My quest began by me taking my items to a local store that is part of a national discount electronics chain. Their “customer service” department was truly brutal to deal with. I swear to you they do not listen. They have some little computer generated questionnaire. They aren’t prepared to deal with ANYTHING not in that questionnaire. So if you happen to be a square peg and don’t fit neatly into their round hole, GO AWAY. We can not help you. We don’t WANT to help you.

I purchased many of the products in this store. But because I either no longer had the receipt, they no longer sell that brand, or the item was no longer under warranty they simply REFUSED to help. Unless every one of the preceding conditions was true they weren’t interested in helping.

I don’t get it. This was a chance to create customer loyalty and very likely generate some immediate revenue for the business because some of the items were going to have to be replaced. Had they been wiling to be the least bit helpful I would have purchased the replacements at that store. Instead, given how I was treated, I can assure you that is the one store I will absolutely NOT purchase the replacement items.

Fortunately I eventually found a store where a nice young man was willing to listen to my story and assist me. He took the time with me to figure out how he could help me. Guess what? He earned a commission and a customer.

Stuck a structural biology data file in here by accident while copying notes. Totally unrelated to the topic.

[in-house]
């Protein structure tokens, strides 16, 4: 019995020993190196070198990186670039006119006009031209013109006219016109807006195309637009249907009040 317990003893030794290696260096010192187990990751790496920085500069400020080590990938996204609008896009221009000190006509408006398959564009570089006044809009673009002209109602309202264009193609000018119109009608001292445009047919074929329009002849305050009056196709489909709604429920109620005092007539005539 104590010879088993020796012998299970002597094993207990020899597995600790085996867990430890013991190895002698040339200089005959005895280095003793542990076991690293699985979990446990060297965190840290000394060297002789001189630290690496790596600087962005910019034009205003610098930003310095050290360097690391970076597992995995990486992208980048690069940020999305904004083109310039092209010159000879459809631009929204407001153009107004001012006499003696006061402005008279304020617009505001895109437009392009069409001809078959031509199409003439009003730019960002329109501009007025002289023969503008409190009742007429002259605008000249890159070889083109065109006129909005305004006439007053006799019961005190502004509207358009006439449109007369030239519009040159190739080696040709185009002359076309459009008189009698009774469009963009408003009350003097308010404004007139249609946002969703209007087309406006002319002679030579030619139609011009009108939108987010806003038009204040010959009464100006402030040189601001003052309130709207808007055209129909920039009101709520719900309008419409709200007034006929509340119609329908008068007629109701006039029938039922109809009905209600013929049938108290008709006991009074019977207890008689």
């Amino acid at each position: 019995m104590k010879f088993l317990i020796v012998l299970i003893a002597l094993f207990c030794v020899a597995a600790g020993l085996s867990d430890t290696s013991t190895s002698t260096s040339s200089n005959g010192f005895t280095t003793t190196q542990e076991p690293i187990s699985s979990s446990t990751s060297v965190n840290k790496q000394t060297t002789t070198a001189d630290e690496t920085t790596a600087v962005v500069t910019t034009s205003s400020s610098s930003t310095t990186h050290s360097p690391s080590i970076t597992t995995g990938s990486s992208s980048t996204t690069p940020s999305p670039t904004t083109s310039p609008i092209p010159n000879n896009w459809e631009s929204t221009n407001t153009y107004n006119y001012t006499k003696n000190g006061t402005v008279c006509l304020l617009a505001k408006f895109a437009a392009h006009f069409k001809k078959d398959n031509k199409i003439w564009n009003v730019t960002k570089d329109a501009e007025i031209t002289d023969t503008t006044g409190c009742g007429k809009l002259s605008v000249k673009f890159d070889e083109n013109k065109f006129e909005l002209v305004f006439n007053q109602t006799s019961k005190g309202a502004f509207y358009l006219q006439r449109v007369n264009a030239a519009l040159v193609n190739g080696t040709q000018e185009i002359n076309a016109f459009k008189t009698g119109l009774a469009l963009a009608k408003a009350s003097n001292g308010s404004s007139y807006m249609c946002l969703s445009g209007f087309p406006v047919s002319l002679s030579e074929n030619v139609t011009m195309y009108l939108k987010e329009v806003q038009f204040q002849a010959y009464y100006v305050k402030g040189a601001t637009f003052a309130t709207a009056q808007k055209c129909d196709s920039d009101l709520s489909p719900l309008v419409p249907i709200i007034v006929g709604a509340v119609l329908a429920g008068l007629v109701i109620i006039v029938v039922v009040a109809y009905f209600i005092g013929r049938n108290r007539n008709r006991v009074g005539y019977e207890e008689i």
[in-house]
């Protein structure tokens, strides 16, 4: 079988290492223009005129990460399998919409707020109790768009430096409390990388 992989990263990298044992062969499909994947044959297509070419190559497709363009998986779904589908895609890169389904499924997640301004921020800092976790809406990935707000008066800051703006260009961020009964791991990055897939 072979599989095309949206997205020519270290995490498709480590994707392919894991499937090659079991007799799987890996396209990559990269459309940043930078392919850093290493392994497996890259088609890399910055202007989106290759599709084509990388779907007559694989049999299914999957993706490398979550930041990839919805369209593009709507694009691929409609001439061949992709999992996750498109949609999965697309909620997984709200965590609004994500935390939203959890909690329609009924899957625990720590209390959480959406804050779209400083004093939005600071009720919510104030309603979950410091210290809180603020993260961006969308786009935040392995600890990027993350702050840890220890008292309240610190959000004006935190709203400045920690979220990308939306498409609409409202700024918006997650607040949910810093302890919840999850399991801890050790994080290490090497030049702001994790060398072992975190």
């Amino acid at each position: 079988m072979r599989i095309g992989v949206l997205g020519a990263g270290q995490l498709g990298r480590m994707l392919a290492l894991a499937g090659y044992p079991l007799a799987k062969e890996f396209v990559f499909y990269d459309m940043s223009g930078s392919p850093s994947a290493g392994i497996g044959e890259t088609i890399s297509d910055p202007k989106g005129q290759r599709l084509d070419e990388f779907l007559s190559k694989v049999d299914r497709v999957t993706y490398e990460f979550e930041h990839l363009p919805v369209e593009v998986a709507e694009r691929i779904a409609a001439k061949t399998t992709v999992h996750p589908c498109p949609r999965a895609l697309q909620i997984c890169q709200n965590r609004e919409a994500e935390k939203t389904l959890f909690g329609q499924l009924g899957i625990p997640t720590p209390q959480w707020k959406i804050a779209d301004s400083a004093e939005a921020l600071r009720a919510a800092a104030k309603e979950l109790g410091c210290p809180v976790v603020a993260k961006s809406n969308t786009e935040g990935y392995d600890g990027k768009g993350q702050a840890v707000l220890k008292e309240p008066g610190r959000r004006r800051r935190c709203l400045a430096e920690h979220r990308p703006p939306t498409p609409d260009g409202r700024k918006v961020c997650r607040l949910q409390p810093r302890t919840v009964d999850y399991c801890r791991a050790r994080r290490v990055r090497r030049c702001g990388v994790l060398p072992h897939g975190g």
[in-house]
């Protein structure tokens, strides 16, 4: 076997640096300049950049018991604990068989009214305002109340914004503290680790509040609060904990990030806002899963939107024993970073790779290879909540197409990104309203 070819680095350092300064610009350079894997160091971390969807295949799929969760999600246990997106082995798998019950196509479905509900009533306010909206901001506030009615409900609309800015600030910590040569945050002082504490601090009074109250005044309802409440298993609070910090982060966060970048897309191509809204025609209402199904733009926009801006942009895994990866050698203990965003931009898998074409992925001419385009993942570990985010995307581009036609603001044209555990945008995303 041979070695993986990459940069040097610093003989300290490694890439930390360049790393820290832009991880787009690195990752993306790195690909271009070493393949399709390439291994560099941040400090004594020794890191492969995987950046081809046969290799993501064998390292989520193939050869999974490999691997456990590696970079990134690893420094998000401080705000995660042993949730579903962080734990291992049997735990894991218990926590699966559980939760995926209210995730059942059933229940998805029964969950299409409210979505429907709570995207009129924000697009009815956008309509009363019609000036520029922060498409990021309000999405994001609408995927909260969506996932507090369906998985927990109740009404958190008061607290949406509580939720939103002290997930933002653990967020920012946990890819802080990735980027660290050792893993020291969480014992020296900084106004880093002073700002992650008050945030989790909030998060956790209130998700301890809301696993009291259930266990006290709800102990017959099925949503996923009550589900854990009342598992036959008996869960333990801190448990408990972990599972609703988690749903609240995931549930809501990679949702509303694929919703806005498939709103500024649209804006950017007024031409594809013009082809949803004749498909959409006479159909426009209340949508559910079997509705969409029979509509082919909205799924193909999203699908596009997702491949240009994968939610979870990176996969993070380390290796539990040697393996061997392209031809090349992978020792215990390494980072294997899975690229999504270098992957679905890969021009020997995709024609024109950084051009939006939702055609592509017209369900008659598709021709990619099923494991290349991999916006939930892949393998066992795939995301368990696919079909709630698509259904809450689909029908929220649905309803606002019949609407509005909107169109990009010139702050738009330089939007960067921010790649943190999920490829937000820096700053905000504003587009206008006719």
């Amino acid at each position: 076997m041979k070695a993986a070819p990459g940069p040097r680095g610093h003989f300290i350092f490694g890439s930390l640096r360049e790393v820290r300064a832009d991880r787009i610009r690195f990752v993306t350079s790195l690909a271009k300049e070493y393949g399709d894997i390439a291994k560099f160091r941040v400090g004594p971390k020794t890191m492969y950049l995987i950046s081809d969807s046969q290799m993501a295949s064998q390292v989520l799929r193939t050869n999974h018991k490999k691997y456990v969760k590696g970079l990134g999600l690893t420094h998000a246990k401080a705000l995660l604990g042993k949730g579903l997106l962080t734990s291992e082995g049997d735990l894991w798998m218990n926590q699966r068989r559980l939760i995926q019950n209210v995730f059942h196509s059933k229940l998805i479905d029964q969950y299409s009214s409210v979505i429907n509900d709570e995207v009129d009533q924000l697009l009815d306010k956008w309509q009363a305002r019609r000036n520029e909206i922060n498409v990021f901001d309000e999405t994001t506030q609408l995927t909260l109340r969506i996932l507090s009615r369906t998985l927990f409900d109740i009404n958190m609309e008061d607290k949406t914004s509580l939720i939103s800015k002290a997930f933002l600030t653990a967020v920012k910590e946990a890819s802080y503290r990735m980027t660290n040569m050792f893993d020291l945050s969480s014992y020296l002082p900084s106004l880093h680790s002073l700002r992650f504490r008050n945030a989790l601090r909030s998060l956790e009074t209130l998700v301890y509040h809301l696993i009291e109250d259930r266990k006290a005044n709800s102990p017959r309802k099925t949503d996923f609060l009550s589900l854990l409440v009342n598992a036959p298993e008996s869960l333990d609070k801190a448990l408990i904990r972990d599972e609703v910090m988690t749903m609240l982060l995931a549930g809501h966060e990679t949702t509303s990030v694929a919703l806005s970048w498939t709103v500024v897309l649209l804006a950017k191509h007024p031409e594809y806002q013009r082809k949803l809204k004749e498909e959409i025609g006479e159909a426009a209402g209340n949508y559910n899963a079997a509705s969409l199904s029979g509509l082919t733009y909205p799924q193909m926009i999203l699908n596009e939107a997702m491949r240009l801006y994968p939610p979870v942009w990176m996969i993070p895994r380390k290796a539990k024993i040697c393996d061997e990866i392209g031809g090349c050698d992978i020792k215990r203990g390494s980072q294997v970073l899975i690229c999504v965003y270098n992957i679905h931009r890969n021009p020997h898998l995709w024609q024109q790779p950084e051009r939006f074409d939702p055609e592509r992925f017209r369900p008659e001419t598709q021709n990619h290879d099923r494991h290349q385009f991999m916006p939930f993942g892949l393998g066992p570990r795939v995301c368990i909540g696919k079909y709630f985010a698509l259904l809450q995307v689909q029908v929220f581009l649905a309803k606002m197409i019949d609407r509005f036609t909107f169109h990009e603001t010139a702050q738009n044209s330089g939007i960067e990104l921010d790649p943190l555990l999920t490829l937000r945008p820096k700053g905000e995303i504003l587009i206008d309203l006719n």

Fathers

Leave a comment

I have absolutely no idea how my dad did it.  Every day he got up and went to a job that offered long hours, dangerous working conditions, and very little pay.

Every year we were able to go on vacation. He bought a house. He loved us and he died at the ripe old age of 32 of pancreatic cancer.  That’s right 32. I have outlived my own father by several years and he accomplished more in his short life than I have in mine.

A few years later my mother re-married. She married another man who was a real man. He took on the responsibility of raising two young boys along with his own three young girls. He also worked ridiculously long hours in sometimes dangerous working conditions for very little pay. 

He fed the five of us kids. We took a vacation every year. We had a house. Anything I needed, I had. I didn’t always have everything I wanted, but I had everything I needed. He died several years ago of cancer.  At this point I am almost as old as he was when he died.  He was tough. He lived 15 years after the doctors told him he had a few months to live. He also accomplished more in his life that was cut short that I probably ever will in mine.

These two men taught me how to be a man. They taught me how to be a husband. They taught me how to love. They taught me that sometimes being a father requires sacrifice. Sometimes it means sacrificing your own desires in order to provide for your family.

They taught me that love is not an emotion. It is a verb.

Older Entries